Every Christmas Eve, my parents would send my brother, sister and me off to bed at a reasonably early hour. They would hang out in the living room to “tidy up a little bit” for Santa’s arrival.
Of course, we left cookies and a beer for Santa, and some carrots for the reindeer. And of course, in the morning, they had all disappeared. Not that we noticed for at least an hour.
We were too busy taking in all the amazing presents Santa had brought us. A bike, a race car track, a dollhouse…Santa’s presents were BIG. And they were never in boxes and therefore never wrapped. They towered above the collection of gift wrapped boxes we had become familiar with over the past few weeks. (When Santa visited my wife’s childhood home, the presents he delivered were wrapped. Even the ones in the stocking. Crazy.)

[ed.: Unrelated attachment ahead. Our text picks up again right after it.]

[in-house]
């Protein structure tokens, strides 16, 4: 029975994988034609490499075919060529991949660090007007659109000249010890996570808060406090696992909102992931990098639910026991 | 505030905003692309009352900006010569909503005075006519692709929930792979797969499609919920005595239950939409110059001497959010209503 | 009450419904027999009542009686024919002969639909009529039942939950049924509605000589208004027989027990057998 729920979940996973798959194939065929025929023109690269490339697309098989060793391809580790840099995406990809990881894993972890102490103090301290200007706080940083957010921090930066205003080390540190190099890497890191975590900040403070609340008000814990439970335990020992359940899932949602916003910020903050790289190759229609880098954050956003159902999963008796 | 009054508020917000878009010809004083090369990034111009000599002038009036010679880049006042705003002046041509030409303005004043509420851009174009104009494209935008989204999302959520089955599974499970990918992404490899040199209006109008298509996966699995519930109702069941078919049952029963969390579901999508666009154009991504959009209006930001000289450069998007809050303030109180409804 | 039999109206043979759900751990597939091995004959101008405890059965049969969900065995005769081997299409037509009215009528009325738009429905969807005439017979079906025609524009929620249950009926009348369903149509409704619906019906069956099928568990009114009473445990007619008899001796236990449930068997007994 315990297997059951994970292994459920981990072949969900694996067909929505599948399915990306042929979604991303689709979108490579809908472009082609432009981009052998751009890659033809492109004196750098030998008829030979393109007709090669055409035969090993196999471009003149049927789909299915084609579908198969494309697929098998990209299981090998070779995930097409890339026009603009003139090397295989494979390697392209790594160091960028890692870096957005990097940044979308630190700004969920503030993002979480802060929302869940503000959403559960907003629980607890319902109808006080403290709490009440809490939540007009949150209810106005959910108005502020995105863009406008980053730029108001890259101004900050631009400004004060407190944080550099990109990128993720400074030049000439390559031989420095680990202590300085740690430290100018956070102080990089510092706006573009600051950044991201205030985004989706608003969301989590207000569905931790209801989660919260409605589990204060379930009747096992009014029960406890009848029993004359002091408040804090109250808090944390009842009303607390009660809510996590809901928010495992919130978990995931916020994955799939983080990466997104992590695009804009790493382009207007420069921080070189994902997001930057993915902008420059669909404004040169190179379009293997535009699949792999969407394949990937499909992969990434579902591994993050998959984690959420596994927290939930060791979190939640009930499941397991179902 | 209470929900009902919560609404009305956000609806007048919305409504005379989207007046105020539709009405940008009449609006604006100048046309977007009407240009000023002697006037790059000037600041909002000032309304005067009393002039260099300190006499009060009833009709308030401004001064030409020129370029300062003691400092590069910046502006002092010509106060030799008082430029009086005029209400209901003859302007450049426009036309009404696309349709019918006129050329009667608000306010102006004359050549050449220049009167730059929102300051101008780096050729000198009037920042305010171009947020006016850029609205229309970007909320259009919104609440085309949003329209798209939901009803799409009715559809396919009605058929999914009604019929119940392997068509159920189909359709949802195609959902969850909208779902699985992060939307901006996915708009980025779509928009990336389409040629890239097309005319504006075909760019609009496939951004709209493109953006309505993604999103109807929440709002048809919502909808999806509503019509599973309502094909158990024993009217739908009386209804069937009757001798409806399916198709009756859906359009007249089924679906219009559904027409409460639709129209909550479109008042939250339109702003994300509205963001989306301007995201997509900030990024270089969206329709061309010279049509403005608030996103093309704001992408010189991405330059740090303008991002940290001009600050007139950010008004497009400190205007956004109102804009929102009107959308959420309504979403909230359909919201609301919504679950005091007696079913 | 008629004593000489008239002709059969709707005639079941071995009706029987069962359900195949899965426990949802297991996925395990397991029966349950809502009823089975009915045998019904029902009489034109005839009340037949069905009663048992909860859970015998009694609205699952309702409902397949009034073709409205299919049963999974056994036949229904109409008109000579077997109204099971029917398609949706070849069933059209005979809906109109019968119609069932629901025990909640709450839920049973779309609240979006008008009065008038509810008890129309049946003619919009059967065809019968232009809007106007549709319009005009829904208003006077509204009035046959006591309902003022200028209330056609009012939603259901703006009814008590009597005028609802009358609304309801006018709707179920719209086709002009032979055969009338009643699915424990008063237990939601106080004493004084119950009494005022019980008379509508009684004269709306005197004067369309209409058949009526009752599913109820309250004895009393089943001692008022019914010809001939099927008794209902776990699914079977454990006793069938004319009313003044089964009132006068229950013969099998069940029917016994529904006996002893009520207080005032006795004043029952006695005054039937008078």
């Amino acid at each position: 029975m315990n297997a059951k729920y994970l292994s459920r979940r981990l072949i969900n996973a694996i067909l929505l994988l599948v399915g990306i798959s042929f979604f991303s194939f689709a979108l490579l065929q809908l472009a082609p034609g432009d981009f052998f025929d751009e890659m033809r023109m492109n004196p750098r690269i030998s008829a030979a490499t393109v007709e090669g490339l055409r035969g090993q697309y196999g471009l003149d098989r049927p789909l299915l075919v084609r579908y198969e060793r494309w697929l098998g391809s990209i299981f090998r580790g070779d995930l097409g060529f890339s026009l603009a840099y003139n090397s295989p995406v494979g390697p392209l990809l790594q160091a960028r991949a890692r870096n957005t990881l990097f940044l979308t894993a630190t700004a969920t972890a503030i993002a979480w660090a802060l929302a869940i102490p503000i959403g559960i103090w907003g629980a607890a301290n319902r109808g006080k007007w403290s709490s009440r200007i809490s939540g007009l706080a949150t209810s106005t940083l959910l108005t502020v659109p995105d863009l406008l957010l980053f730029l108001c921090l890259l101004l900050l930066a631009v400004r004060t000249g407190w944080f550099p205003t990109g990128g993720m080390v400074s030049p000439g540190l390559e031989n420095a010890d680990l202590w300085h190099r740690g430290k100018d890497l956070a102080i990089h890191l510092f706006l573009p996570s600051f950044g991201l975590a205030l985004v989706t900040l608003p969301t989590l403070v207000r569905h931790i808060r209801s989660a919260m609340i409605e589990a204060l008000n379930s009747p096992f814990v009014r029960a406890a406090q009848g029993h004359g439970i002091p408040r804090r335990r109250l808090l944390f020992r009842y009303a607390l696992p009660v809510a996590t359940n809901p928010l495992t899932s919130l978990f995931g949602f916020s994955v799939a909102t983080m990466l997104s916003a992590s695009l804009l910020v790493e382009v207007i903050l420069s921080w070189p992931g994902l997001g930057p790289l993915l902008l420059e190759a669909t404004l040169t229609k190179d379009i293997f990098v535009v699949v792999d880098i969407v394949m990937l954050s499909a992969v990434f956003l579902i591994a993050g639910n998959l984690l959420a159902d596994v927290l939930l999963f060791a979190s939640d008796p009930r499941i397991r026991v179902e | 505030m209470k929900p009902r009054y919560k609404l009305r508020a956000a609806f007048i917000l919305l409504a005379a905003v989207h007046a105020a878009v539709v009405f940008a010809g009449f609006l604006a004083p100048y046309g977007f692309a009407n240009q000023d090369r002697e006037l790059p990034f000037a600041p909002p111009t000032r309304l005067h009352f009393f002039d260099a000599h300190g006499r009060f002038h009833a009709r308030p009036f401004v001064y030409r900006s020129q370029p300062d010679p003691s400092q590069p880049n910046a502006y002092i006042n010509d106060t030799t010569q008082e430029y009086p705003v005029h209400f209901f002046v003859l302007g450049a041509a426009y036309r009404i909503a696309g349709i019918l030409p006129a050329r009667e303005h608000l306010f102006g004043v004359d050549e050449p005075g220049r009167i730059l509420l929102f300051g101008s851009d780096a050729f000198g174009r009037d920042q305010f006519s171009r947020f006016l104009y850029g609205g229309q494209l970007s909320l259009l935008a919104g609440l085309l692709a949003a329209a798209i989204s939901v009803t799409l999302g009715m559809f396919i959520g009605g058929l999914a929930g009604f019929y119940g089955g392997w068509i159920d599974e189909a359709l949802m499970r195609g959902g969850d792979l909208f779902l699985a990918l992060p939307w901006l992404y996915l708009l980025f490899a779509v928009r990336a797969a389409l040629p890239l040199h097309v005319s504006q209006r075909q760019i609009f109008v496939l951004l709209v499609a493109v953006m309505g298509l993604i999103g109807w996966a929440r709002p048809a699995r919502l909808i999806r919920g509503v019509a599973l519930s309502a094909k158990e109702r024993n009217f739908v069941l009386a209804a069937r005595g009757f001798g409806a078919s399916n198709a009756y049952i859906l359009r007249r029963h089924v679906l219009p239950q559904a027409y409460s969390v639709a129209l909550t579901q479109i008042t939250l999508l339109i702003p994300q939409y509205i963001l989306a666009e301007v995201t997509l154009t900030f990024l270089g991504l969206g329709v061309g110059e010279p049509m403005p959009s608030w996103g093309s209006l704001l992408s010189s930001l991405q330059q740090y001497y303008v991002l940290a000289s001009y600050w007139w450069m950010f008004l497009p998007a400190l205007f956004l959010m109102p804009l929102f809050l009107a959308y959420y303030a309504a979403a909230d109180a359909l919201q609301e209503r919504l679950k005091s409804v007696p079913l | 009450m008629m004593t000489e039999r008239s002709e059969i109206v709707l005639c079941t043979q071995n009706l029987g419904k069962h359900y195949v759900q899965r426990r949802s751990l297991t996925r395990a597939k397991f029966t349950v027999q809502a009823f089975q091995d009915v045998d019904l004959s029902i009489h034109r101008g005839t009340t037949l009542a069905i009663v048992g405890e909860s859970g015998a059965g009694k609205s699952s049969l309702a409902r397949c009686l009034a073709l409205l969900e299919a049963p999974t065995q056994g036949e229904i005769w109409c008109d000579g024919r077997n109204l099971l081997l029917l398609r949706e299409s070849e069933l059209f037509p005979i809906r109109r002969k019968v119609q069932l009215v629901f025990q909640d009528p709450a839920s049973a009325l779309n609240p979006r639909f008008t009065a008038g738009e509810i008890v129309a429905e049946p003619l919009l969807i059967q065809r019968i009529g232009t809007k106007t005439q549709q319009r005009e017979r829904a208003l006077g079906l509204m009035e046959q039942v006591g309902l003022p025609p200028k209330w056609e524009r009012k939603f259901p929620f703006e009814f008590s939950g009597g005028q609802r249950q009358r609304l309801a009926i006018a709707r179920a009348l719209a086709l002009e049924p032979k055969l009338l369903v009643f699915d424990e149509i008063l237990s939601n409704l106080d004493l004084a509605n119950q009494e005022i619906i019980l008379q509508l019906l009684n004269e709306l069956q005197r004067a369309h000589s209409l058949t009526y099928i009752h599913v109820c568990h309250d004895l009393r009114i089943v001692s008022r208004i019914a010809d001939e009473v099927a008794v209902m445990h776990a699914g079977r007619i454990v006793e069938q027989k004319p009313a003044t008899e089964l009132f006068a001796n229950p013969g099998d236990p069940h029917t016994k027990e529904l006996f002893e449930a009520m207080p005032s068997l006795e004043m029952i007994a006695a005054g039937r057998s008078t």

Years later, I learned my Dad would spend hours assembling all manner of toys and diversions every Christmas Eve—with Mom pitching in, of course. The cookies and beer undoubtedly helping him to power through the assembly process.
As I reflect on it, Dad looked pretty exhausted most Christmas mornings, but he also seemed to carry a glint of satisfaction. Of triumph.
I can easily imagine my Dad, deep into Christmas Eve, encountering the next gift that would require his construction efforts. Although I don’t believe he ever spoke the actual words, I can hear him defiantly responding to the text on the outside of a box, “Some assembly required, eh? HA! Some Assembly Required is my middle name!”